About the Brewery

The brewing plant now consists of a half-barrel hot liquor tank (HLT), half-barrel mash tun with stainless steel false bottom, and half-barrel brew kettle, all with stainless steel valving for liquid transfer. Brew length is ten U.S. gallons. A food-grade 250°F pump recirculates the wort. Heat is provided via three 170,000 BTU propane burners built into a two-tier galvanized steel structure. There is also a fourth high-output burner on a separate stand for handling a second boil kettle when brewing double batches. The latest additions to the brewing kit are an oxygen aeration system, which allows the aeration of the chilled wort via direct oxygen injection, which is quicker and more effective than aerating with atmospheric air, and a 26 gallon kettle which is used for double batches, mainly as a larger mash tun, but also can be used to boil 20-gallon batches or as the hot liquor tank for two separate mashes.

Beer packaging consists of a fleet of twenty-four stainless steel 5-gallon kegs and three 3-gallon kegs for CO2 dispense and cask-conditioned ale, as well as two 10.8 gallon firkins and a 5.4 gallon pin for cask-conditioning. Our cask-conditioned ale, or "real ale", is dispensed via one pint and three pint Angram handpumps, fitted with a cask breather. The cask breather allows CO2 to be drawn into the cask or keg at atmospheric pressure, thus replacing the beer drawn out of the vessel with sanitary CO2 instead of air, which will spoil the beer. Use of the cask breather extends the life of the beer beyond to 1 to 3 days that is typical of casks in pubs.

To learn more about real ale, visit the CAMRA website. CAMRA is a British consumer group devoted to the traditional English method of brewing and serving ale, in its cask-conditioned form. Real Ale, close to extinction in 1970s England, is now making a resurgence, growing in popularity not only in Britain but around the world.

Brewing Equipment

The structure is made from galvanized steel angle iron, available from most hardware and home improvement stores, bolted together with 7/16" nuts and bolts. The pump is a March 809, available from most of the homebrew mail order websites listed on the links page.

Below is a diagram of the Boathouse Brewery brewing structure, with measurements.


Diagram of the Structure – Click the image to enlarge

All surfaces which contact brewing liquor and wort are stainless steel or food-grade polysulfone. CPC polysulfone quick disconnects are used for all wort, water supply, chiller, hopback, and hot liquor connections. They are 1/2 inch in size and are rated to 250F. The pump is switched and connected via a ground-fault interrupt (GFCI) outlet for safety purposes. The propane burners are fed via 1/2' copper pipe with gas-rated ball-valves. A stainless-steel ball valve on the outlet side of the pump controls the flow of wort to and from the mash tun and boil kettle.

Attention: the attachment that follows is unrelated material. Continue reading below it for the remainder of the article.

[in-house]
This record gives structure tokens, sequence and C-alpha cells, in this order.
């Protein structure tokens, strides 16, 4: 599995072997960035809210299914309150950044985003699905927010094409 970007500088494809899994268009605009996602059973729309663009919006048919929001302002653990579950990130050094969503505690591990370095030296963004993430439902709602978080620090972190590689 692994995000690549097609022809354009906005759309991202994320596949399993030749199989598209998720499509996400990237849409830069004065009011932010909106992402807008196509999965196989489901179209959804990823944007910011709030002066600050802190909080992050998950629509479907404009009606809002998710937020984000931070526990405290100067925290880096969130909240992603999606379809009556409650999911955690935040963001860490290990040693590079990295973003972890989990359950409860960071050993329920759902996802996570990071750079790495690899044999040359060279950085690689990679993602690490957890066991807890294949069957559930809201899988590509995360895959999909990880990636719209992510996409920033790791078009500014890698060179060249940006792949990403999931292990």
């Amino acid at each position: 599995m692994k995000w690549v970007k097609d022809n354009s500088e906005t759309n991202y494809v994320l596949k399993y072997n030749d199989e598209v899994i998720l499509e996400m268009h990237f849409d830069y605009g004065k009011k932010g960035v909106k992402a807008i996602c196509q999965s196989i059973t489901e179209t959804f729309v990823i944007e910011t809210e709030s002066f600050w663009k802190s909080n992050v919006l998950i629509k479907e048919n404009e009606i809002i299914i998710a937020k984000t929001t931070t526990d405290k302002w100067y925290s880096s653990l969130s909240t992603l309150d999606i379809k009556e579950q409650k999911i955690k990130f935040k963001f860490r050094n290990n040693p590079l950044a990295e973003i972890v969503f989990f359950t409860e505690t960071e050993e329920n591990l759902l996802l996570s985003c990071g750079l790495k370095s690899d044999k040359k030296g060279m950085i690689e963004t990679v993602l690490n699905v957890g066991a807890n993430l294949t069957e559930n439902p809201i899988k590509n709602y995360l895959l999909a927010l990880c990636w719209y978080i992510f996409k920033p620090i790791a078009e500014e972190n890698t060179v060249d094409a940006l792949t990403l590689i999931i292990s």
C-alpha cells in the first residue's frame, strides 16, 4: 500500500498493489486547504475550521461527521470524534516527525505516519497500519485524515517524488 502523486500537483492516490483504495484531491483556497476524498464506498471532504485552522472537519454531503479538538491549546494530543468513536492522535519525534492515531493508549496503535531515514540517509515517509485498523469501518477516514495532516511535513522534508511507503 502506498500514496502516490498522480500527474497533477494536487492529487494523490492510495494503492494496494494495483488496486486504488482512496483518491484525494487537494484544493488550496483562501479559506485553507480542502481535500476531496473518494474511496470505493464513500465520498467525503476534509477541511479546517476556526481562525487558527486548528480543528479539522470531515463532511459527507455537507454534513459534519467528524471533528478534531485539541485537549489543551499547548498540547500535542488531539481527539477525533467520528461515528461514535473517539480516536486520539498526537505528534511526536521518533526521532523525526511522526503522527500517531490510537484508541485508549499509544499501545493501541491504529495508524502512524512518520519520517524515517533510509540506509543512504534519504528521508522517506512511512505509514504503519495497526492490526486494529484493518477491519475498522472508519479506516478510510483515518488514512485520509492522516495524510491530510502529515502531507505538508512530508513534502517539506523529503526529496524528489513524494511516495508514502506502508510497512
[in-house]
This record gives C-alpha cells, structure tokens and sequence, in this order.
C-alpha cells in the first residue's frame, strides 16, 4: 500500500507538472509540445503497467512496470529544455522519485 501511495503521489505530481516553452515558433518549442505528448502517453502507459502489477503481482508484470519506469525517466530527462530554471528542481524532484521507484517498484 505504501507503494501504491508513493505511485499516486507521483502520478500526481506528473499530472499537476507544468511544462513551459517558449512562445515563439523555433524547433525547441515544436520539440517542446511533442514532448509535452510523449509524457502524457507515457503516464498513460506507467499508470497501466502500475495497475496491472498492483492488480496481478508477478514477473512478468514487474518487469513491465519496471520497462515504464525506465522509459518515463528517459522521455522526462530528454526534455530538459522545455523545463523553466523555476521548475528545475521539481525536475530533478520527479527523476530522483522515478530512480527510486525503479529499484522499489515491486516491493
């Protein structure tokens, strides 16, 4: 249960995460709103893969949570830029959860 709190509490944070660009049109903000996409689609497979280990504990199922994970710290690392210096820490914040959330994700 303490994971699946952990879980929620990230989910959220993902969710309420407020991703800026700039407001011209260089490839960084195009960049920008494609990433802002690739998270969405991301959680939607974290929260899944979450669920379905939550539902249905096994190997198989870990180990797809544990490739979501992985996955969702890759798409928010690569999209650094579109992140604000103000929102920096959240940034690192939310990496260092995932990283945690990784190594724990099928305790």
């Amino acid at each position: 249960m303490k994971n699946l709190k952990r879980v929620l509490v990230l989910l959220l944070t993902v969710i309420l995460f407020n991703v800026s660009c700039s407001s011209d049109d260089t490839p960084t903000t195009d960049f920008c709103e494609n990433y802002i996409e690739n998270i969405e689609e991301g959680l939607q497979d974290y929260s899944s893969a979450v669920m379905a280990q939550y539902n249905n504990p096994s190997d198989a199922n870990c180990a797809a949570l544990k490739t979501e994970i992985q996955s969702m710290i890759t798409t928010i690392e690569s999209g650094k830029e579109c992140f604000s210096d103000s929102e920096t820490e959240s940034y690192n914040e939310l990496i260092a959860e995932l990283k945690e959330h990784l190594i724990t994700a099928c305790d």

Brew Your Own magazine featured our brewing operation in the September 2008 issue. Here is a scanned image of the actual magazine article:


Click the image to enlarge

Overview of the General Brewing Process

Generally, malted barley is crushed and steeped in hot water (the mash) for an hour or more at certain temperatures, depending on the qualities desired in the finished beer, then the sugary solution, called wort, is drained off the grain and the mash is rinsed with more hot water (sparging), collected in the boil kettle and boiled for one to two hours, during which hops are added at various times for bittering, flavour, and aroma. The wort is then chilled from boiling to around 70 degrees and yeast added (pitched).

A few hours later, the wort begins fermenting, and in 3 to 5 days primary fermentation is complete. The beer is then either racked to a secondary fermenter for conditioning or racked to a cask for cask-conditioned, or real ale. In the secondary fermenter the ale will mature and the flavour will develop and mature, allowing some remaining suspended yeast to settle and the specific gravity (density) to fall a couple more points. Then the beer is bottled or kegged.

If the ale is destined for serving in the traditional English manner, it is racked from the primary fermenter into a cask, where dry hops are added for some ales. Most commercial breweries also add finings to the cask, which helps to settle out yeast which is stirred up in the cask from the trip from the brewery to the pub. The cask is then vented to release excess natural carbonation, and when the condition of the beer is right, it is connected to a beer engine, or handpump, and served.